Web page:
Skip to comments.Behind the Ethanol Scandal
Posted on 09/18/2013 5:57:40 AM PDT by thackney
Something about this decade's economic assumptions has never made sense to me.
The idea that you can anticipate a high and rising price for fuel, regardless of demand, never made sense to me.
What I was taught in economics class was that demand encouraged supply, and at some point the two would balance.
That's what seems to be happening. Shale oil, shale gas, and new strikes around the world are dramatically increasing gas supplies and proven reserves, to the point where one-third of natural gas being pumped in North Dakota's Bakken is being flared, burned away, $100 million in gas a month.
North Dakota's Department of Mineral Resources explained this happens only when the oil flow from a well is being tested. Or, if a producer determines it "is not economically feasible" to connect the gas in a well to a pipeline, they may "seek relief" from paying taxes and royalties on it.
If something is not "economically feasible," doesn't that mean the market has cleared at a price below the cost to bring on production? At its current price of $3.67/MCF, according to the latest report on Investing.com, it's still not economically feasible.
Prices below production costs have long been the problem with ethanol. The Renewable Fuel Standard was created to bridge this gap, enabling production. The idea that traders may be exploiting this program is separate from the question of supply and demand. You wanted supply and you got it. Genetic engineering is coming to the rescue of fuel prices.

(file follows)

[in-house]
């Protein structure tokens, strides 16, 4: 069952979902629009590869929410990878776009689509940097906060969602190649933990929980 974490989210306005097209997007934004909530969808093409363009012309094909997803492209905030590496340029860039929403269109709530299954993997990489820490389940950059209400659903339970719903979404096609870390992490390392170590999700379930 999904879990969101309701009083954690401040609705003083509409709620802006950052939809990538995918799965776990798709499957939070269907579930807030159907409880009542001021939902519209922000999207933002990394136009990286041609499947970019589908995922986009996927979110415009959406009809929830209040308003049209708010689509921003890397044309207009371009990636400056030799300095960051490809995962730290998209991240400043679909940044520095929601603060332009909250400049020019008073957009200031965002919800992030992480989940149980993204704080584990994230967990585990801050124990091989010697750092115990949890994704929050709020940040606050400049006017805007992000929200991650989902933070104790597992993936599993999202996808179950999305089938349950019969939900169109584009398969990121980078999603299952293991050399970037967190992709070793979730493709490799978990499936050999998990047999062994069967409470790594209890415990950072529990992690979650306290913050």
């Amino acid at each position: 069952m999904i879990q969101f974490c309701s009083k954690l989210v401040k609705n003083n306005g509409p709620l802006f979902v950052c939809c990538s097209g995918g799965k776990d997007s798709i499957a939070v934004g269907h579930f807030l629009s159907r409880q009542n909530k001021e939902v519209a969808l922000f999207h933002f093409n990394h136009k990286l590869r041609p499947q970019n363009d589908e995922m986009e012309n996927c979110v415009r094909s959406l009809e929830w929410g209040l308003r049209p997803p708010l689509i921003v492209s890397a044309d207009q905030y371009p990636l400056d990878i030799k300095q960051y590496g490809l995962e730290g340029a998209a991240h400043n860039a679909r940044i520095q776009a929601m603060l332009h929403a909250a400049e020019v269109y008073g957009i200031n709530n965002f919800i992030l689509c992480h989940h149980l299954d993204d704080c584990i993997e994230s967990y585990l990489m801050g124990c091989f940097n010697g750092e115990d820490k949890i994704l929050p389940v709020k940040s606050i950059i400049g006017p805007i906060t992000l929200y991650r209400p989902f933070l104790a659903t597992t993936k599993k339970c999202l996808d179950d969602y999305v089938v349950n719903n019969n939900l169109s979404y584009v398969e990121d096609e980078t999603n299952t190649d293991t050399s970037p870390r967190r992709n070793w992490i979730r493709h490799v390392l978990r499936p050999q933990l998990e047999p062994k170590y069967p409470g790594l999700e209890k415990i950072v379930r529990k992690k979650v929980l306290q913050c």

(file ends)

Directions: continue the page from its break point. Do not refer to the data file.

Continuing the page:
A bumper corn harvest, driven by genetically engineered seeds, is driving ethanol prices below those for unblended gasoline. This pressure is going to increase next year.
Ethanol Producer writes that cellulosic alcohol projects, which don't require food crops as fuel, are starting to come on-stream.
Science & Enterprise writes that non-fuel crops like castor beans, genetically engineered to be used as fuel, are also heading to market.
Venture-funded start-ups like Midori Renewables are preparing new catalysts that get even more fuel sugar from existing feedstocks.
So the only recourse left to oil advocates is to attack the the Renewable Fuel Standard that created all this abundance. Take away the bridge, chop off ethanol supplies at the source, and the price pressure on refiners and oil producers may abate.
Issues that appear political are often just economic, and that's the case here. Ethanol, with government aid, is now putting downward pressure on gasoline prices, and the producers of that fuel are howling about unfair competition.
But take away the market pressure of ethanol, do away with the Renewable Fuel Standard, flare enough gas in enough fields, and the market clears at the higher prices fossil fuel producers have built into their own economic models.
The lesson should be clear. The economic assumptions of this decade are wrong. There is a limit to how high natural gas and gasoline prices can rise before the market bites back. Now that this has happened, producers are squealing like stuck pigs.
s the answer to give the old-line producers the political power they need to drive new supplies from the market so that they can keep raising costs and prices? Or is it to see that squealing as a victory and increase the pressure, forcing a permanent re-examination of the fuel industries' cost structures?
The answer to that one, I think, is obvious. The war against oil is being won, and now is the time to go in for the kill.
I’d like to find the one person who is behind all this ethanol debacle and kick him in the ass.
Gaskets; seals; fuel lines; oxygen sensors; damage to filters, 2 cycle diaphragms, seats, needle valves - the whole nine yards. I’ve had to rework EVERY 2 and 4 cycle engine I have for yard and tool work because of it.